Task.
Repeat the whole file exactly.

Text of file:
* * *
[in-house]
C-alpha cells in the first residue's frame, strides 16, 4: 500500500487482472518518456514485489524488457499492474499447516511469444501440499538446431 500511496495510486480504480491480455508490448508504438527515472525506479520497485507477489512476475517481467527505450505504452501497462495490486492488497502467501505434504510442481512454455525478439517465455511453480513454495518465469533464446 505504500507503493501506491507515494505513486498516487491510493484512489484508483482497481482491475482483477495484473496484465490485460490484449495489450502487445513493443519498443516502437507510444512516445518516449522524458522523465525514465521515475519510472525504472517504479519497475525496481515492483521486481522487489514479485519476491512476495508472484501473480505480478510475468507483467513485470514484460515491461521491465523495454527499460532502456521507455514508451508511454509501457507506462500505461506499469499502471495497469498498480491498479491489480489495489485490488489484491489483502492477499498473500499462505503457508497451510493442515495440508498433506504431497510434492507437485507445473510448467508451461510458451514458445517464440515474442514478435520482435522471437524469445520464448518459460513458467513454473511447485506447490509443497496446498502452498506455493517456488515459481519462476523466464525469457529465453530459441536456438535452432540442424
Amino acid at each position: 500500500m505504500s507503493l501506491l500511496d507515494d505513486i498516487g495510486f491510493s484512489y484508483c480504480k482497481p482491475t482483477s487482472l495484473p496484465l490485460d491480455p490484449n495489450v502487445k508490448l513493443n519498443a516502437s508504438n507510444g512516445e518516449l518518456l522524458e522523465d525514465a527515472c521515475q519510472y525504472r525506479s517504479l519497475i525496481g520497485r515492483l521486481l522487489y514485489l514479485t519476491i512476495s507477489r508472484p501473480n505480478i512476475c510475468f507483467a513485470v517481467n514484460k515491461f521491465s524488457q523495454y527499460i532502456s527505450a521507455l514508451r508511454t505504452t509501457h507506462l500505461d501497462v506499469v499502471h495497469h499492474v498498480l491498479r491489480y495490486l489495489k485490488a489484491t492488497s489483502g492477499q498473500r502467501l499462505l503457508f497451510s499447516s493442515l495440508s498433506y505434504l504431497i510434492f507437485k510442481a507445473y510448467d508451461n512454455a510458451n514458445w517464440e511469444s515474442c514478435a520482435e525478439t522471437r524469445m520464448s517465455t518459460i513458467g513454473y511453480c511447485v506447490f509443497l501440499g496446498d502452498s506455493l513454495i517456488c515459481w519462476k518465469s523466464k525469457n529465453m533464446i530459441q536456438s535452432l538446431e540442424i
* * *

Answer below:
[in-house]
C-alpha cells in the first residue's frame, strides 16, 4: 500500500487482472518518456514485489524488457499492474499447516511469444501440499538446431 500511496495510486480504480491480455508490448508504438527515472525506479520497485507477489512476475517481467527505450505504452501497462495490486492488497502467501505434504510442481512454455525478439517465455511453480513454495518465469533464446 505504500507503493501506491507515494505513486498516487491510493484512489484508483482497481482491475482483477495484473496484465490485460490484449495489450502487445513493443519498443516502437507510444512516445518516449522524458522523465525514465521515475519510472525504472517504479519497475525496481515492483521486481522487489514479485519476491512476495508472484501473480505480478510475468507483467513485470514484460515491461521491465523495454527499460532502456521507455514508451508511454509501457507506462500505461506499469499502471495497469498498480491498479491489480489495489485490488489484491489483502492477499498473500499462505503457508497451510493442515495440508498433506504431497510434492507437485507445473510448467508451461510458451514458445517464440515474442514478435520482435522471437524469445520464448518459460513458467513454473511447485506447490509443497496446498502452498506455493517456488515459481519462476523466464525469457529465453530459441536456438535452432540442424
Amino acid at each position: 500500500m505504500s507503493l501506491l500511496d507515494d505513486i498516487g495510486f491510493s484512489y484508483c480504480k482497481p482491475t482483477s487482472l495484473p496484465l490485460d491480455p490484449n495489450v502487445k508490448l513493443n519498443a516502437s508504438n507510444g512516445e518516449l518518456l522524458e522523465d525514465a527515472c521515475q519510472y525504472r525506479s517504479l519497475i525496481g520497485r515492483l521486481l522487489y514485489l514479485t519476491i512476495s507477489r508472484p501473480n505480478i512476475c510475468f507483467a513485470v517481467n514484460k515491461f521491465s524488457q523495454y527499460i532502456s527505450a521507455l514508451r508511454t505504452t509501457h507506462l500505461d501497462v506499469v499502471h495497469h499492474v498498480l491498479r491489480y495490486l489495489k485490488a489484491t492488497s489483502g492477499q498473500r502467501l499462505l503457508f497451510s499447516s493442515l495440508s498433506y505434504l504431497i510434492f507437485k510442481a507445473y510448467d508451461n512454455a510458451n514458445w517464440e511469444s515474442c514478435a520482435e525478439t522471437r524469445m520464448s517465455t518459460i513458467g513454473y511453480c511447485v506447490f509443497l501440499g496446498d502452498s506455493l513454495i517456488c515459481w519462476k518465469s523466464k525469457n529465453m533464446i530459441q536456438s535452432l538446431e540442424i